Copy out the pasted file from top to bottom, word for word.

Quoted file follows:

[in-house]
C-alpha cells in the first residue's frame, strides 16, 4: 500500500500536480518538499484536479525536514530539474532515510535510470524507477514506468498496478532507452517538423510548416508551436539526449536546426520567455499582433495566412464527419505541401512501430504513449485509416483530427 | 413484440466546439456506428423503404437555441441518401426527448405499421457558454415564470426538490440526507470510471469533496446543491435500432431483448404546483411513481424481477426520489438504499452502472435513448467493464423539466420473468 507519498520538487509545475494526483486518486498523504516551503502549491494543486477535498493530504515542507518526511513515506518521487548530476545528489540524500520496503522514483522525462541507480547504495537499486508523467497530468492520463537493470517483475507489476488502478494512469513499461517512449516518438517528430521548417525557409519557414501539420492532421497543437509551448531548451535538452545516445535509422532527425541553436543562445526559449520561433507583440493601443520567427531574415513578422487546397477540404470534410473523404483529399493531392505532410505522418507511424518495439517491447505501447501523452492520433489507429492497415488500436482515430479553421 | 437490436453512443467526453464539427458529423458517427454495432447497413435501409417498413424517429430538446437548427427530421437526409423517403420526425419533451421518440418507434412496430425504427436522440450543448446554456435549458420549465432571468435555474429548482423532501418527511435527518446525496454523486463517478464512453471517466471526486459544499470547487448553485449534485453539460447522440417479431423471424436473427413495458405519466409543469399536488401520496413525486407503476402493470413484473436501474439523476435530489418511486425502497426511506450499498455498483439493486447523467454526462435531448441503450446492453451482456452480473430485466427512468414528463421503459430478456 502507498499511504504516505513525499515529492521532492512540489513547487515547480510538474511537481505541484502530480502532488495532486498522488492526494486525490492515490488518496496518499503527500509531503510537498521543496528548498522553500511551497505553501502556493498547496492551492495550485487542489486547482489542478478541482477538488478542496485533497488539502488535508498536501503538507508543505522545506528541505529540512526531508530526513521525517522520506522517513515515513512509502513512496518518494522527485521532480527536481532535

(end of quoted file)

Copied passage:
[in-house]
C-alpha cells in the first residue's frame, strides 16, 4: 500500500500536480518538499484536479525536514530539474532515510535510470524507477514506468498496478532507452517538423510548416508551436539526449536546426520567455499582433495566412464527419505541401512501430504513449485509416483530427 | 413484440466546439456506428423503404437555441441518401426527448405499421457558454415564470426538490440526507470510471469533496446543491435500432431483448404546483411513481424481477426520489438504499452502472435513448467493464423539466420473468 507519498520538487509545475494526483486518486498523504516551503502549491494543486477535498493530504515542507518526511513515506518521487548530476545528489540524500520496503522514483522525462541507480547504495537499486508523467497530468492520463537493470517483475507489476488502478494512469513499461517512449516518438517528430521548417525557409519557414501539420492532421497543437509551448531548451535538452545516445535509422532527425541553436543562445526559449520561433507583440493601443520567427531574415513578422487546397477540404470534410473523404483529399493531392505532410505522418507511424518495439517491447505501447501523452492520433489507429492497415488500436482515430479553421 | 437490436453512443467526453464539427458529423458517427454495432447497413435501409417498413424517429430538446437548427427530421437526409423517403420526425419533451421518440418507434412496430425504427436522440450543448446554456435549458420549465432571468435555474429548482423532501418527511435527518446525496454523486463517478464512453471517466471526486459544499470547487448553485449534485453539460447522440417479431423471424436473427413495458405519466409543469399536488401520496413525486407503476402493470413484473436501474439523476435530489418511486425502497426511506450499498455498483439493486447523467454526462435531448441503450446492453451482456452480473430485466427512468414528463421503459430478456 502507498499511504504516505513525499515529492521532492512540489513547487515547480510538474511537481505541484502530480502532488495532486498522488492526494486525490492515490488518496496518499503527500509531503510537498521543496528548498522553500511551497505553501502556493498547496492551492495550485487542489486547482489542478478541482477538488478542496485533497488539502488535508498536501503538507508543505522545506528541505529540512526531508530526513521525517522520506522517513515515513512509502513512496518518494522527485521532480527536481532535